Get the list: This Is the All-Time Best Sitcom in TV History — Can You Guess What It Is?​​


Also catch up with ...

The Outlaws, Season 2 (2022)

(Amazon Prime)

In this smart Amazon original series, Christopher Walken, Stephen Merchant and five others are criminals paying their debt to society by doing community service — but a ruthless London drug lord has other plans for them.

Watch it: The Outlaws on Amazon Prime


Reservation Dogs, Season 2

(Hulu)

There’s a Native American renaissance of prestige TV going on, with Peacock’s Rutherford Falls, AMC+’s Dark Wind and this excellent series in its second season about Oklahoma kids scheming to escape reservation life and cope with the death of their best friend. Gary Farmer, 69 (Johnny Depp’s adviser in Dead Man), and Wes Studi, 74 (Dances With WolvesA Love Song), play elders who address their old feud. Megan Mullally, 63 (Will & Grace), and Marc Maron, 58, guest star.

Watch it: Reservation Dogs on Hulu


The Last Movie Stars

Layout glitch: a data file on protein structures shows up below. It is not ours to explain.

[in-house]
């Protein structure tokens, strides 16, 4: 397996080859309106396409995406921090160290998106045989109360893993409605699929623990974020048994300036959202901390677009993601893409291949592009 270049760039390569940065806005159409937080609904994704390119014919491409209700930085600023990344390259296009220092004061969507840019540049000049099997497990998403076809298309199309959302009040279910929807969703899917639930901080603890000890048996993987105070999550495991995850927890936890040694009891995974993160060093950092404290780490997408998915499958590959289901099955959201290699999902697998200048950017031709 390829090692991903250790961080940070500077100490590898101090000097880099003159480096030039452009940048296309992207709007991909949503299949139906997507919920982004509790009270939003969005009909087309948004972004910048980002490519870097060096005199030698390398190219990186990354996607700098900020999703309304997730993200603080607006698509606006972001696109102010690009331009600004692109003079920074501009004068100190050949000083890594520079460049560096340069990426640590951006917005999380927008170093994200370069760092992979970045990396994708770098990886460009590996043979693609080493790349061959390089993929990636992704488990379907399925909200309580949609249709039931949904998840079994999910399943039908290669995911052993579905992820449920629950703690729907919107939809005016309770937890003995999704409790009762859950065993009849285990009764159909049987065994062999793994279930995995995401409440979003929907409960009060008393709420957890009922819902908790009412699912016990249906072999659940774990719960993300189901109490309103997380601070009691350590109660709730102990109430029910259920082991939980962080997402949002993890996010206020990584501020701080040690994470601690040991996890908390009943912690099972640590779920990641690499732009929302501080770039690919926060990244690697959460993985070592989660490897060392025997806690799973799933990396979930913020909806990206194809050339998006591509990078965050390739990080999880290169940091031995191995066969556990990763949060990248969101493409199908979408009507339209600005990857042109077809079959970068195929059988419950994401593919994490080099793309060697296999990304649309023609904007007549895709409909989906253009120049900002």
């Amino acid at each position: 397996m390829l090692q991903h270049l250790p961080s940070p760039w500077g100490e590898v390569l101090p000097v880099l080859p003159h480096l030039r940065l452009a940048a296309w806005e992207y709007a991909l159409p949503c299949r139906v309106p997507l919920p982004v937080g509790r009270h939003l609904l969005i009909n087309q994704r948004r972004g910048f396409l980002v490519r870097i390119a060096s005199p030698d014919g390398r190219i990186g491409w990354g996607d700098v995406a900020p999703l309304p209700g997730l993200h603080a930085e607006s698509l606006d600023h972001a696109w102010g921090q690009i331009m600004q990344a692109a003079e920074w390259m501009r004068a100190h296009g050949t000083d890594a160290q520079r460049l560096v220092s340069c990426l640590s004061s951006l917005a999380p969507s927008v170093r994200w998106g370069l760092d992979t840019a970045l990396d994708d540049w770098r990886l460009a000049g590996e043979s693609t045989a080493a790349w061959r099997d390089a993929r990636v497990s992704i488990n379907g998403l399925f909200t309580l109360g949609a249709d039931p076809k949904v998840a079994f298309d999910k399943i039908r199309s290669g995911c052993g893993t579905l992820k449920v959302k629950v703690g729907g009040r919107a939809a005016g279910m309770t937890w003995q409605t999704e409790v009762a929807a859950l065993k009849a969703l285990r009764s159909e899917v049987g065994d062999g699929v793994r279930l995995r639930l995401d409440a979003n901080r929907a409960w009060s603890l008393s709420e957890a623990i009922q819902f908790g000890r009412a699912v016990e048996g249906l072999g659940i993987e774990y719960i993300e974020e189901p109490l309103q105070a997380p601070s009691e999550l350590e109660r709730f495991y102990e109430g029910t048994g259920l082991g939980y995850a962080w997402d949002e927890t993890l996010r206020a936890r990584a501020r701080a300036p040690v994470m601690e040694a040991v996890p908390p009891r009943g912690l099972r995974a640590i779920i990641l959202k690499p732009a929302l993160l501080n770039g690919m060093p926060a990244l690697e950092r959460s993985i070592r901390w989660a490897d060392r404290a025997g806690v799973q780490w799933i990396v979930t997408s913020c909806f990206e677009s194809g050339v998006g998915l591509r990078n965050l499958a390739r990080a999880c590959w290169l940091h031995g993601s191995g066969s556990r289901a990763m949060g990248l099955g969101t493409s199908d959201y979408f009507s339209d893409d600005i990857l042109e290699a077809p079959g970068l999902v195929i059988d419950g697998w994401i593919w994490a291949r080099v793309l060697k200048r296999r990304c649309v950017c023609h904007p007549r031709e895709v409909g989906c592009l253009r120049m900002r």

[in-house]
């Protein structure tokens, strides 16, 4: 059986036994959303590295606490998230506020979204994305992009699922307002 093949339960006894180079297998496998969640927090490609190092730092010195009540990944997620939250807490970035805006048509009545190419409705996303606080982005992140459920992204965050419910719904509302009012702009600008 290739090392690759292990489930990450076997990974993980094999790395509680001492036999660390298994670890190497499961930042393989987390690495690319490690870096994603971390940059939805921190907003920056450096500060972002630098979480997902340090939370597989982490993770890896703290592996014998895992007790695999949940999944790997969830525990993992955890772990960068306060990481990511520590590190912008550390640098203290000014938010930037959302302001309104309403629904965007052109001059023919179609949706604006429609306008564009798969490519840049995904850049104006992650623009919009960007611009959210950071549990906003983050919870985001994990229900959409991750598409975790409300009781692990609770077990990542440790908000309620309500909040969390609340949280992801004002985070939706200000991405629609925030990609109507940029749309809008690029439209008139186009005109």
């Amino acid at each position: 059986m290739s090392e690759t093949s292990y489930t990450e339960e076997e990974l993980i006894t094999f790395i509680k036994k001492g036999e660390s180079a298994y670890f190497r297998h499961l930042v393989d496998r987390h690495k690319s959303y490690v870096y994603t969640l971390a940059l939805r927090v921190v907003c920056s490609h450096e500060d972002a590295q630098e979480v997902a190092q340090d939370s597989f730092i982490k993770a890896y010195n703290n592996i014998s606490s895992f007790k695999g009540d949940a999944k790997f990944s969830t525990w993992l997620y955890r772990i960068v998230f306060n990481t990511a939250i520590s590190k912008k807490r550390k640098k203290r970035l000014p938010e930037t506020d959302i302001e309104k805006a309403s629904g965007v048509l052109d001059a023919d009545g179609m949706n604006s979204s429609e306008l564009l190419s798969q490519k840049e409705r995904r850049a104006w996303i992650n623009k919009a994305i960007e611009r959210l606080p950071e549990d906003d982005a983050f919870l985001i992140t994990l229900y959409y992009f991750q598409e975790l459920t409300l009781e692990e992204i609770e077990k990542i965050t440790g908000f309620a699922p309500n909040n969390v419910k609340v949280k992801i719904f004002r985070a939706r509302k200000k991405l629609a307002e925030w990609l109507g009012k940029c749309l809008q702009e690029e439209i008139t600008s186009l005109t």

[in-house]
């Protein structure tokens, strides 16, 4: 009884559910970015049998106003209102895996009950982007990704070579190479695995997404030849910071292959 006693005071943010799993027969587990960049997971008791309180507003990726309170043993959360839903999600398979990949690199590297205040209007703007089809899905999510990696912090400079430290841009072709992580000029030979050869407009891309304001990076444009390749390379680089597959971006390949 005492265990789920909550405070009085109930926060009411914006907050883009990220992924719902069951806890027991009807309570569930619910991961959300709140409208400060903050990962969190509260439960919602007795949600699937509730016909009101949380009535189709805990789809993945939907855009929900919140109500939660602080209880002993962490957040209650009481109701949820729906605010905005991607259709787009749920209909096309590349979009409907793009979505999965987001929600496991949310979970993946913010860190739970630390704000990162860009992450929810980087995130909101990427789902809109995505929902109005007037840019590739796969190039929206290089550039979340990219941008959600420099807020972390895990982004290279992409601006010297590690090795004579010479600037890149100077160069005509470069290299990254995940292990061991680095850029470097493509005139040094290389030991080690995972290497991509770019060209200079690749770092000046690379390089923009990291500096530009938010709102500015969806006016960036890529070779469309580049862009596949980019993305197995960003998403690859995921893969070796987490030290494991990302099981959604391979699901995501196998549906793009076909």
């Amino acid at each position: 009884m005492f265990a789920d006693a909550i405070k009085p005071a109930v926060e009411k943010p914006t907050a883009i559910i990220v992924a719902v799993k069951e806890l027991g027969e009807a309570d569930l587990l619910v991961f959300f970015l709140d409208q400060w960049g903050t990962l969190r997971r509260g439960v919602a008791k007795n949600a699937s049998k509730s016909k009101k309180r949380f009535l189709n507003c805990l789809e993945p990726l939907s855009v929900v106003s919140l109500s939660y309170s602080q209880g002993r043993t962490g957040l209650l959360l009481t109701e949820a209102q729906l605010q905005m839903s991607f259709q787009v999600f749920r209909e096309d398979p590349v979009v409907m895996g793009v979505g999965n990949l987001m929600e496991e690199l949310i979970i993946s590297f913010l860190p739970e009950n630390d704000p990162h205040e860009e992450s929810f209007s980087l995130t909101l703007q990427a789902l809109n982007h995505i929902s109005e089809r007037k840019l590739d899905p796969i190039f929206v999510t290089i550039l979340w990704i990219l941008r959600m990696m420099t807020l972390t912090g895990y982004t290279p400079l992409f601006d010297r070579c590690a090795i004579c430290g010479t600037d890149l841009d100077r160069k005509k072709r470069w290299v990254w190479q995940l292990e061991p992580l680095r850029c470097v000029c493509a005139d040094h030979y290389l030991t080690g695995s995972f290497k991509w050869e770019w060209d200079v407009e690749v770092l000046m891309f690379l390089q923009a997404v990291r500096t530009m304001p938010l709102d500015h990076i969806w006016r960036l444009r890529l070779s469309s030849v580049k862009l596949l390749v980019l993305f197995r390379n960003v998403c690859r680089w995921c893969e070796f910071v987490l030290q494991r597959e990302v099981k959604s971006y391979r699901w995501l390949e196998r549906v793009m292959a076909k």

(HBO Max)

George Clooney and Laura Linney play the voices of Paul Newman and Joanne Woodward in a six-part documentary about their 50-year marriage that’s directed by Ethan Hawke and produced by Martin Scorsese. It’s based on the tapes Newman recorded for his memoir (that he ended up not writing) and later burned. But the transcripts remain, and their kids convinced Hawke to hire Clooney and Linney to bring their words to life.

Watch it: The Last Movie Stars on HBO Max

Don’t miss this: 7 Things We Love About Paul Newman and Joanne Woodward


Better Call Saul, Final Season, Part 2

(AMC)

Guess who’s joining the cast for the grand finale of the Saul Goodman origin story, the Breaking Bad prequel that some say outdoes the first series? Bryan Cranston and Aaron Paul as Walter White and Jesse Pinkman, the stars of Breaking Bad! Plus, guest star Carol Burnett, 89, in an undisclosed role. "I'm thrilled to be a part of my favorite show," says Burnett.

Watch it: Better Call Saul on AMC


Stranger Things, Season 4, Vol. 2

(Netflix)

Why did Netflix present the two grand finale episodes of its biggest hit’s fourth season as its own “volume”? Because each episode of the sprawling story of teens battling underworld demons is long — longer than the Spielberg and Stephen King flicks to which it’s an homage. (Also, Netflix needs a hit this month since its stock crashed 70 percent.) It’s a rich mix, and Winona Ryder, 50, gives it grownup energy in her first TV role, as a mom seeking her son lost in the otherworld. She also counseled the kid cast and lectured the show’s creators on how to keep its 1980s cultural references authentic, like the 1985 Kate Bush hit Stranger Things boosted to No. 1 in 2022 (in the real world).

Watch it: Stranger Things on Netflix